If you’re dismayed with the current interest rate environment as a saver then you may be considering foreign currency CDs as a potential alternative. Perhaps with the hope that another country might have a more favorable interest rate landscape than our own.
While you’d be correct to assume that other countries have better savings rates, you may be surprised to know that foreign deposits inherently carry quite a bit of risk.
Additionally, for retail investors, we would strongly recommend consulting with a certified financial advisor prior to opening any foreign currency CD. Unless one has a thorough understanding of government and monetary policy in the desired country of investment, outside advice by a certified professional should be sought.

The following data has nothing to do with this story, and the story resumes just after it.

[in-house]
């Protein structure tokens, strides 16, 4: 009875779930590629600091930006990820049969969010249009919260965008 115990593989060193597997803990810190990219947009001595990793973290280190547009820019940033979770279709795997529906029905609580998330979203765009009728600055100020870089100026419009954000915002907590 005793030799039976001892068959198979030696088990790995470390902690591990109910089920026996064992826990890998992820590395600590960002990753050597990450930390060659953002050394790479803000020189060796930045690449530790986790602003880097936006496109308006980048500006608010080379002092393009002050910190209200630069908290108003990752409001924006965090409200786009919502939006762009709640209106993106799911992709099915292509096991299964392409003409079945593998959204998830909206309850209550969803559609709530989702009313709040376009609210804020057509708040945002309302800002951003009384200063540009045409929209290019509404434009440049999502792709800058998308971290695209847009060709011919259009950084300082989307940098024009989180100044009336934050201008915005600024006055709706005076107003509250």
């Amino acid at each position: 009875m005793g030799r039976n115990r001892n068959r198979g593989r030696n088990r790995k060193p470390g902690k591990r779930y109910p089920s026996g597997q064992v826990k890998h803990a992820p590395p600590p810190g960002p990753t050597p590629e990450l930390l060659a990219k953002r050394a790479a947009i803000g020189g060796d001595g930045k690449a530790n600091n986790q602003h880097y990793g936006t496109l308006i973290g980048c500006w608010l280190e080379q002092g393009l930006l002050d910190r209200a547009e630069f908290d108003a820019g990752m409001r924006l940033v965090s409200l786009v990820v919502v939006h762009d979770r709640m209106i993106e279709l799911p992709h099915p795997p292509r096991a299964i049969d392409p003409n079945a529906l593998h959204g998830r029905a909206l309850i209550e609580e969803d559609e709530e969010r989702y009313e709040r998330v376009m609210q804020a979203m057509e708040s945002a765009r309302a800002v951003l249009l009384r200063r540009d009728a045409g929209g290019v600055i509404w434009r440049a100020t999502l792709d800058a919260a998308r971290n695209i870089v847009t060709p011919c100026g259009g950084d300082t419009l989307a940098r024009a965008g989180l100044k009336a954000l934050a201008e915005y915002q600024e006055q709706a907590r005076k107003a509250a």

In this article we’ll discuss the benefits and drawbacks of investing in foreign currency CDs and where you can open them.
Understanding Foreign Currency CDs
In many ways a foreign currency CD is just as simple and straightforward as a traditional CD you’d open at your local bank or credit union. The opening process, minimum deposit requirements, potential early withdrawal fees are usually all fairly standard.
The major difference with these products – and where the inherent risk lies – is with the currency fluctuation while the deposit is active.
Any weakening of the foreign currency (relative to the US dollar) while your money is tied up has the potential to eat away your interest and even principal. Conversely, any major strengthening of the foreign currency (relative to the US dollar) could amplify your earnings.
Additional Account Details: